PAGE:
[22] In another aspect the plurality is a pair of such actuators configured 180° out of phase with each other.

[23] In embodiments:

[24] - a plurality of surfaces of the chamber(s) comprise an electrode covered with an EAP layer of dielectric elastomer;

[25] - the flow channel is configured to provide a combination of hydrodynamic focusing for horizontal alignment and inertial focusing for vertical alignment of the particles;

[26] the new pathline leads to a sort outlet;

[27] the flow channel comprises a sample input channel and sorted and unsorted output channels and the new pathline leads to the sorted output channel;

[28] the flow channel is configured for fluorescence detection, wherein upon detection of a targeted particle, the voltage pulse is applied to the μΕΑΡ actuators;

[29] -the EAP layer is 1-50 (or 2-25, or 5-15 μιη thick);

[30] the elastomer is silicone;

[31] - the actuator(s) are configured to provide parallel sorting in a multi-channel device;

[32] - the actuator(s) are configured to provide multi-stage serial sorting into multiple outlets; and/or [33] - the actuator(s) are functionally integrated in a label-activated particle sorter.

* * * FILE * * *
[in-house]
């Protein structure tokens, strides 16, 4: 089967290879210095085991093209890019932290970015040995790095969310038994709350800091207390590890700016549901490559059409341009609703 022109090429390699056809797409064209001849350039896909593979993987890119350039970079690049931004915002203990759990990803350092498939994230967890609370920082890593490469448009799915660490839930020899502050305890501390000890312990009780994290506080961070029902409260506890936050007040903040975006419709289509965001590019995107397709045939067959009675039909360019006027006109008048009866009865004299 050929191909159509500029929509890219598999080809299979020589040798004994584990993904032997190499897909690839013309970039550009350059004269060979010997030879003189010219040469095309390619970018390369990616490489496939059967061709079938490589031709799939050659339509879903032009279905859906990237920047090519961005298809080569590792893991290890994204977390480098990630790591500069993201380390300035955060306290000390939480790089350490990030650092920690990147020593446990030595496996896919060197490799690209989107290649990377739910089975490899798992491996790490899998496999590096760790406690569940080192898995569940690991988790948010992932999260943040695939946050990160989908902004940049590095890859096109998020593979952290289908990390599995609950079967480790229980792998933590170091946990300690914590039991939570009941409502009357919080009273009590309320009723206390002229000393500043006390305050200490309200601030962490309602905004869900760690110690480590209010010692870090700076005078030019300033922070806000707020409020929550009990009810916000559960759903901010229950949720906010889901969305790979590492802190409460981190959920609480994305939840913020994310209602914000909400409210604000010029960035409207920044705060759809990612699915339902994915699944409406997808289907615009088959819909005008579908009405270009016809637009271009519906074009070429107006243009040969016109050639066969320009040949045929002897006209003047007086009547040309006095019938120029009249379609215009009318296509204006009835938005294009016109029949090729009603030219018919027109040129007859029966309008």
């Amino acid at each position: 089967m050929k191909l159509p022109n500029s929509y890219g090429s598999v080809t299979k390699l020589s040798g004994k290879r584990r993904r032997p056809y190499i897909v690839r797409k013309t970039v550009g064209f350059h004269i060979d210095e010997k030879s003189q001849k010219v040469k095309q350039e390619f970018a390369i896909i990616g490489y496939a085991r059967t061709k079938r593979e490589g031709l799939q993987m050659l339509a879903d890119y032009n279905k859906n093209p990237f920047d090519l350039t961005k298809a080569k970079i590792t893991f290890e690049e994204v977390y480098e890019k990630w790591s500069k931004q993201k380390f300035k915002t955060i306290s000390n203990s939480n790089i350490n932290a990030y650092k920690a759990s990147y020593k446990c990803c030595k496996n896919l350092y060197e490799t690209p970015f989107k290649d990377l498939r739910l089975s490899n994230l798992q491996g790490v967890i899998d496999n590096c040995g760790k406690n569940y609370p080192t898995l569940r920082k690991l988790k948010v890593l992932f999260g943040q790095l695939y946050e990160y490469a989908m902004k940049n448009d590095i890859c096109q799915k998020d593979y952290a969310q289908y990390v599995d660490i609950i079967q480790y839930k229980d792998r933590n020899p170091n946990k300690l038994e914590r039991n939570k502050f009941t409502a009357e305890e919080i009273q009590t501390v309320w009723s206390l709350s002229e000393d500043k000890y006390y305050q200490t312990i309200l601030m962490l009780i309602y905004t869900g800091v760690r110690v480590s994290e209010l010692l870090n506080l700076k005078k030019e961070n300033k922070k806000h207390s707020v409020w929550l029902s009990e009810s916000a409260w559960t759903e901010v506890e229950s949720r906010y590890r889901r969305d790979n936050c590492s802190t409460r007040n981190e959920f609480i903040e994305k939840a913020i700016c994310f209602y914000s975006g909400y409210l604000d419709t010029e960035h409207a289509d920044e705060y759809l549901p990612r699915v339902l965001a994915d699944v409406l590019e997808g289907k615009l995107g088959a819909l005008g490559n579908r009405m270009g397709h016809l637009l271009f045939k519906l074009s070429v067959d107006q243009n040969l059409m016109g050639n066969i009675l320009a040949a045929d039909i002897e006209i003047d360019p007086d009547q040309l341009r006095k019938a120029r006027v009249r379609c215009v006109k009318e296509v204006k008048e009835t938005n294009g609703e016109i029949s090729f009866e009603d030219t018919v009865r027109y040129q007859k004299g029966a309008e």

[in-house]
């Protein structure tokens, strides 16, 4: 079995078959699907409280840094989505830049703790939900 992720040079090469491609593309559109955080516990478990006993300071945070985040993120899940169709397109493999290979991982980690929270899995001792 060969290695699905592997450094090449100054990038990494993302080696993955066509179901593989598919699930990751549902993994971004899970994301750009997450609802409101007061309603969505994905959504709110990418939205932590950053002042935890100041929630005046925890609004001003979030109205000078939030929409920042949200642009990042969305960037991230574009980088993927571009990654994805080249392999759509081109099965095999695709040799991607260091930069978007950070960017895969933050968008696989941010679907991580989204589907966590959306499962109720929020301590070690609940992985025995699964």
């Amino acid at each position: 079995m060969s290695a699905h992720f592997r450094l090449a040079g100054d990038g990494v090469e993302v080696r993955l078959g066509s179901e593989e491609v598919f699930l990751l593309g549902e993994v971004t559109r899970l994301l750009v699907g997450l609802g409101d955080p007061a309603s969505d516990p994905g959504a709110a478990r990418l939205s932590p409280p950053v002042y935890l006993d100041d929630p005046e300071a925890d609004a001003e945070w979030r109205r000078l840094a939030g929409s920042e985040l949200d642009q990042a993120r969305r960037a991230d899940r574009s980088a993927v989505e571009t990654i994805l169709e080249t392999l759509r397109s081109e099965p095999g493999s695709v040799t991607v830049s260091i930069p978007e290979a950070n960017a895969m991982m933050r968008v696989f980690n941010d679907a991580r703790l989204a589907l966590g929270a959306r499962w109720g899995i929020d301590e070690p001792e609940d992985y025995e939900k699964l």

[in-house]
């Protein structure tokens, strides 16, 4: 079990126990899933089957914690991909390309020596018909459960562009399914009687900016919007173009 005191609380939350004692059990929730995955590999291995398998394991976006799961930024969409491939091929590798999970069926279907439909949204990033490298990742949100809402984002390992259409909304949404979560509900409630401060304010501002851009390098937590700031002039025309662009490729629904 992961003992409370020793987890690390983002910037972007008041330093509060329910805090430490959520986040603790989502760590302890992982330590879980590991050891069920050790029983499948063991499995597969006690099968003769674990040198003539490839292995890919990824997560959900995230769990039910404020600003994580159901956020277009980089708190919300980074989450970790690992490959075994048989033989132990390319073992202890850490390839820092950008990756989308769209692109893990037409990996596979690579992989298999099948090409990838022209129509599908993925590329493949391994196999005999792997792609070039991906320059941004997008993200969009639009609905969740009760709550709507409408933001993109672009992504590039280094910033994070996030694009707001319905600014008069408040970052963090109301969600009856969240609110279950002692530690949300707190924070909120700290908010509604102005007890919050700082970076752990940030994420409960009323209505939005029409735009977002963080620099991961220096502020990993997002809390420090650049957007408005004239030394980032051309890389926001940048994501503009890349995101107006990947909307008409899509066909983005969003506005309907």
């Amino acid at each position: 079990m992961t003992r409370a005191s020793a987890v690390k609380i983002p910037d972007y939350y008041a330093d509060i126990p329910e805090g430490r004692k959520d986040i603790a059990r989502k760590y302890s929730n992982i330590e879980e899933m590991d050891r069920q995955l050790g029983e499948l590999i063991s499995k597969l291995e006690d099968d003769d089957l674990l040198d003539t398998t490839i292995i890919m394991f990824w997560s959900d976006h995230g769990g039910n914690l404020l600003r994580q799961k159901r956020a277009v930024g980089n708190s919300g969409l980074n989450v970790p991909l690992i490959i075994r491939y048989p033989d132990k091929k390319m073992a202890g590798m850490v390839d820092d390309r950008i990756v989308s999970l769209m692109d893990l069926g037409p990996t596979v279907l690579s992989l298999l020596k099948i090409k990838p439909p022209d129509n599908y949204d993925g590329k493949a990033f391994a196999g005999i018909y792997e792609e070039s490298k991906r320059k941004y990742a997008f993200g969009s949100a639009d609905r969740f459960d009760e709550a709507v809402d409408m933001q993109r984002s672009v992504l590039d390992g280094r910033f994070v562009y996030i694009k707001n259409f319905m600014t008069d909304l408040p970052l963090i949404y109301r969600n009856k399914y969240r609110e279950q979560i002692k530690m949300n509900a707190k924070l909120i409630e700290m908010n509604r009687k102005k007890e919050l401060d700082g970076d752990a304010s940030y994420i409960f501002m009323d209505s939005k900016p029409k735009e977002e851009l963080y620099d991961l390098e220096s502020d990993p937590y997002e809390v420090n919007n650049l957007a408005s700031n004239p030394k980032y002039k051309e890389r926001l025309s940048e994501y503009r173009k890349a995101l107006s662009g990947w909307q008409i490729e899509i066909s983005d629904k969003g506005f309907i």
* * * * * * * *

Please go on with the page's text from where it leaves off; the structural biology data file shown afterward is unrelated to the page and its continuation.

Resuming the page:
[34] The invention also provides methods of making and using the actuators, such as comprising the step of applying a voltage pulse to induce the actuator(s) to create across the flow channel a transient cross flow that deflects targeted particles within the flow channel onto a new pathline.

[35] The invention specifically provides all combinations of the recited embodiments, as if each had been laboriously individually set forth.

Brief Description of the Figures

[36] Fig ;. 1 : A physical configuration of a molecular diagnostic system.